# Desperately seeking help with solving a differential equation

Hi,

I desperately need help to solve the following differential equation for buckling of a beam with a uniform axially applied force and a point force:

∂y(x)2/∂x2+(P+Q.x).y(x)=0
Where P and Q are constants. P is known and Q is the critical axial uniform force (N/mm) that will cause buckling.

Regards and thanks,

Hushish

The change of variable X=(P+Q.x).Q^(-2/3) leads to y''(X)=X.y which is an Airy ODE.
Solutions are : y=c1.Ai(X)+c2.Bi(X)
Ai and Bi are the Airy functions.

Thanks JJacquelin.

How did you change the variable? Please post steps and excuse my maths ignorance.

Would Ai(X) and Bi(X) be simply the standard Airy functions with (P+Q.x).Q^(-2/3) substituted for X?

This will not show you the steps, but you can compare his fine result with this
http://www.wolframalpha.com/input/?i=DSolve%5By%27%27%5Bx%5D+%2B+%28p+%2B+q*x%29+y%5Bx%5D+%3D%3D+0%2C+y%5Bx%5D%2C+x%5D
Then you can compare this
http://www.wolframalpha.com/input/?i=DSolve%5By%27%27%5Bx%5D+%2B+x+y%5Bx%5D+%3D%3D+0%2C+y%5Bx%5D%2C+x%5D
with this
http://www.wolframalpha.com/input/?i=DSolve%5By%27%27%5Bx%5D+%2B+q+x+y%5Bx%5D+%3D%3D+0%2C+y%5Bx%5D%2C+x%5D
to try to guess how he was introducing the q into the denominator to get your solution.

Then you can think about how p plays into this.

You can check their definition of Airyai and Airybi here
http://reference.wolfram.com/mathematica/ref/AiryAi.html
http://reference.wolfram.com/mathematica/ref/AiryBi.html
to make certain that they are not using some different definition of those. (Click on "Details" on each of those to see the information needed)

Last edited:
Bill,

Thanks for the info. I plugged the equation into Matlab and got the following solution for y''+q.x.y=0:

y =C1*AiryAi(-(q/E/I)^(1/3)*x)+C2*AiryBi(-(q/E/I)^(1/3)*x)

From this, I input (-(q/E/I)^(1/3)*x) into the Airy's functions. y(0)=0, therefore C1=0, and y(L)=0, therefore I solve for AiryBi = 0 and obtain q.

I have 2 further questions:
1) If I want to obtain y''(L)=0, and I substitute the values into the Airy function for y(x) and differentiate twice, I don't obtain what I should get. In Matlab, y''(x)=C1*AiryAi(-(q/E/I)^(1/3)*x)+C2*AiryBi(-(q/E/I)^(1/3)*x), which is the same function as for y(x). Is that correct?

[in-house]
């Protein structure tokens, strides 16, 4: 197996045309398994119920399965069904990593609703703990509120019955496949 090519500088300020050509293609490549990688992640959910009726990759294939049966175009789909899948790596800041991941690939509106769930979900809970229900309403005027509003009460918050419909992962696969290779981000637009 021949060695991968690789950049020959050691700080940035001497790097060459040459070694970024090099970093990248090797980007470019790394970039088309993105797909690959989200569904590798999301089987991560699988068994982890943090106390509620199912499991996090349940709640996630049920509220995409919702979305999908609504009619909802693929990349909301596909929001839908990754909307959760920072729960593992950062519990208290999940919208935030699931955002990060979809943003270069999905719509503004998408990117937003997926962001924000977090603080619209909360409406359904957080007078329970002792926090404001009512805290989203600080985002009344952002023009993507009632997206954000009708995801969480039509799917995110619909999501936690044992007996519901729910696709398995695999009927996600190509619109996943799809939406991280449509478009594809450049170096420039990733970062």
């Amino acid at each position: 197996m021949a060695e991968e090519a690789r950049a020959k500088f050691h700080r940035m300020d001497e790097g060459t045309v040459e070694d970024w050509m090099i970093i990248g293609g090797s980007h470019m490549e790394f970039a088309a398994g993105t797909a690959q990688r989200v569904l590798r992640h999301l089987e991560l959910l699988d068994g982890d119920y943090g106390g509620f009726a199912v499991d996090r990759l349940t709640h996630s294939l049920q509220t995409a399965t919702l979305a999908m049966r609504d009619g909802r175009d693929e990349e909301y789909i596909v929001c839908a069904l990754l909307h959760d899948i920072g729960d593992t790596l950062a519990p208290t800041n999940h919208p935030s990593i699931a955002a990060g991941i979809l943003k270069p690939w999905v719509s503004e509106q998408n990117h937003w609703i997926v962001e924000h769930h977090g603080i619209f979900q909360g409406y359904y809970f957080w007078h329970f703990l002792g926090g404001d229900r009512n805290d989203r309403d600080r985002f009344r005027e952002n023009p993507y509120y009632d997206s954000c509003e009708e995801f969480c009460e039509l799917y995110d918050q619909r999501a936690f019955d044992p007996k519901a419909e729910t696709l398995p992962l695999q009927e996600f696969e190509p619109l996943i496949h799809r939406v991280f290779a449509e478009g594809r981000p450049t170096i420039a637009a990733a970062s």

2) y''+(P+q.x).y=0 yields the folliowing solution in Matlab:
y(x)=C1*AiryAi(-(q/E/I)^(1/3)*(P+q*x)/q)+C2*AiryBi(-(q/E/I)^(1/3)*(P+q*x)/q)
However, by varying P to obtain q in the same way as illustarted above, I get close, but I never obtain the solution y(x)=0.
Am I doing something wrong?

Thanks again,

Bill,

Thanks for the info. I plugged the equation into Matlab and got the following solution for y''+q.x.y=0:

y =C1*AiryAi(-(q/E/I)^(1/3)*x)+C2*AiryBi(-(q/E/I)^(1/3)*x)

I get what seems to be about the same result from Mathematica, but I am not sure where your E and I are from.

From this, I input (-(q/E/I)^(1/3)*x) into the Airy's functions. y(0)=0, therefore C1=0, and y(L)=0, therefore I solve for AiryBi = 0 and obtain q.

I usually give initial conditions with the differential equation and let the tool solve for the constants. I seem to make fewer mistakes when I do that.

When I include the condition y(0)=0 that eliminates one of the constants and I get

y[x]= AiryAi[(-q)^(1/3) x] C[1] - (AiryBi[(-q)^(1/3) x] C[1])/Sqrt[3]

but that does not seem to give the same answer that you have found.

When I try to include both y(0)=0 and y(L)=0 I get the solution y(x)=0.

I have 2 further questions:
1) If I want to obtain y''(L)=0, and I substitute the values into the Airy function for y(x) and differentiate twice, I don't obtain what I should get. In Matlab, y''(x)=C1*AiryAi(-(q/E/I)^(1/3)*x)+C2*AiryBi(-(q/E/I)^(1/3)*x), which is the same function as for y(x). Is that correct?

I think I am getting lost here because I can't reproduce your y(L) and so can't guess what y''(L) is.

2) y''+(P+q.x).y=0 yields the folliowing solution in Matlab:
y(x)=C1*AiryAi(-(q/E/I)^(1/3)*(P+q*x)/q)+C2*AiryBi(-(q/E/I)^(1/3)*(P+q*x)/q)
However, by varying P to obtain q in the same way as illustarted above, I get close, but I never obtain the solution y(x)=0.
Am I doing something wrong?

I have no idea. I think we have to show every step in detail and try to figure out why you are getting something very different from what I am getting. Maybe then we can try to figure out whether your result just looks different or whether one or the other is an error.

Thanks again,

Code:
In[1]:= Simplify[DSolve[{y''[x] + q x y[x] == 0}, y[x], x]]

Out[1]= {{y[x] -> AiryAi[(-q)^(1/3) x] C[1] + AiryBi[(-q)^(1/3) x] C[2]}}

In[2]:= Simplify[DSolve[{y''[x] + q x y[x] == 0, y[0] == 0}, y[x], x]]

Out[2]= {{y[x] -> AiryAi[(-q)^(1/3) x] C[1] - (AiryBi[(-q)^(1/3) x] C[1])/Sqrt[3]}}

Check the result is 0 when x == 0

In[3]:= ReplaceAll[AiryAi[(-q)^(1/3) x] C[1]-(AiryBi[(-q)^(1/3) x] C[1])/Sqrt[3],x->0]

Out[3]= 0

In[4]:= Simplify[DSolve[{y''[x] + q x y[x] == 0, y[0] == 0, y[L] == 0}, y[x], x]]

Out[4]= {{y[x] -> 0}}

Last edited:
Hi Bill,

Sorry for the inclusion of the E and I term without explanation. The problem is for buckling of a simply supported beam with an intital force P and a distributed load q. Now the answer converges when there is no P term. However, if there is an initial P term, I am left with the following solution: